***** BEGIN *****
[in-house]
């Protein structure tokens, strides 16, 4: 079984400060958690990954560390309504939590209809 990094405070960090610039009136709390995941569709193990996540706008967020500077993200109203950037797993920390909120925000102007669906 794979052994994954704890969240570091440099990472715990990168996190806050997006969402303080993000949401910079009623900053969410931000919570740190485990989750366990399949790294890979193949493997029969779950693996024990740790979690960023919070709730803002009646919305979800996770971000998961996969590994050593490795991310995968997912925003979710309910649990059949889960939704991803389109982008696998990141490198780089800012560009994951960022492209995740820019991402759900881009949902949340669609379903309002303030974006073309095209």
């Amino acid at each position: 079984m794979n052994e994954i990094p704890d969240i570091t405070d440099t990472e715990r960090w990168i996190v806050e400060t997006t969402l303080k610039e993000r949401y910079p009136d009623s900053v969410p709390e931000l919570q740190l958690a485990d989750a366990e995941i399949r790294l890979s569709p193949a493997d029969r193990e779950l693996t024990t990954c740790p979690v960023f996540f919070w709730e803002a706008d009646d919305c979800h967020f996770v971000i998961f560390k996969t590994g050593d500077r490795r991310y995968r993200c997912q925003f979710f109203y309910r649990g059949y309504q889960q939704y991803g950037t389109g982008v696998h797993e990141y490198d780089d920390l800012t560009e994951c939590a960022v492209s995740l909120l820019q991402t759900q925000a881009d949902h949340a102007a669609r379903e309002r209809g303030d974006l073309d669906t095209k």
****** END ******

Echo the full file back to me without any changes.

[in-house]
């Protein structure tokens, strides 16, 4: 079984400060958690990954560390309504939590209809 990094405070960090610039009136709390995941569709193990996540706008967020500077993200109203950037797993920390909120925000102007669906 794979052994994954704890969240570091440099990472715990990168996190806050997006969402303080993000949401910079009623900053969410931000919570740190485990989750366990399949790294890979193949493997029969779950693996024990740790979690960023919070709730803002009646919305979800996770971000998961996969590994050593490795991310995968997912925003979710309910649990059949889960939704991803389109982008696998990141490198780089800012560009994951960022492209995740820019991402759900881009949902949340669609379903309002303030974006073309095209």
């Amino acid at each position: 079984m794979n052994e994954i990094p704890d969240i570091t405070d440099t990472e715990r960090w990168i996190v806050e400060t997006t969402l303080k610039e993000r949401y910079p009136d009623s900053v969410p709390e931000l919570q740190l958690a485990d989750a366990e995941i399949r790294l890979s569709p193949a493997d029969r193990e779950l693996t024990t990954c740790p979690v960023f996540f919070w709730e803002a706008d009646d919305c979800h967020f996770v971000i998961f560390k996969t590994g050593d500077r490795r991310y995968r993200c997912q925003f979710f109203y309910r649990g059949y309504q889960q939704y991803g950037t389109g982008v696998h797993e990141y490198d780089d920390l800012t560009e994951c939590a960022v492209s995740l909120l820019q991402t759900q925000a881009d949902h949340a102007a669609r379903e309002r209809g303030d974006l073309d669906t095209k």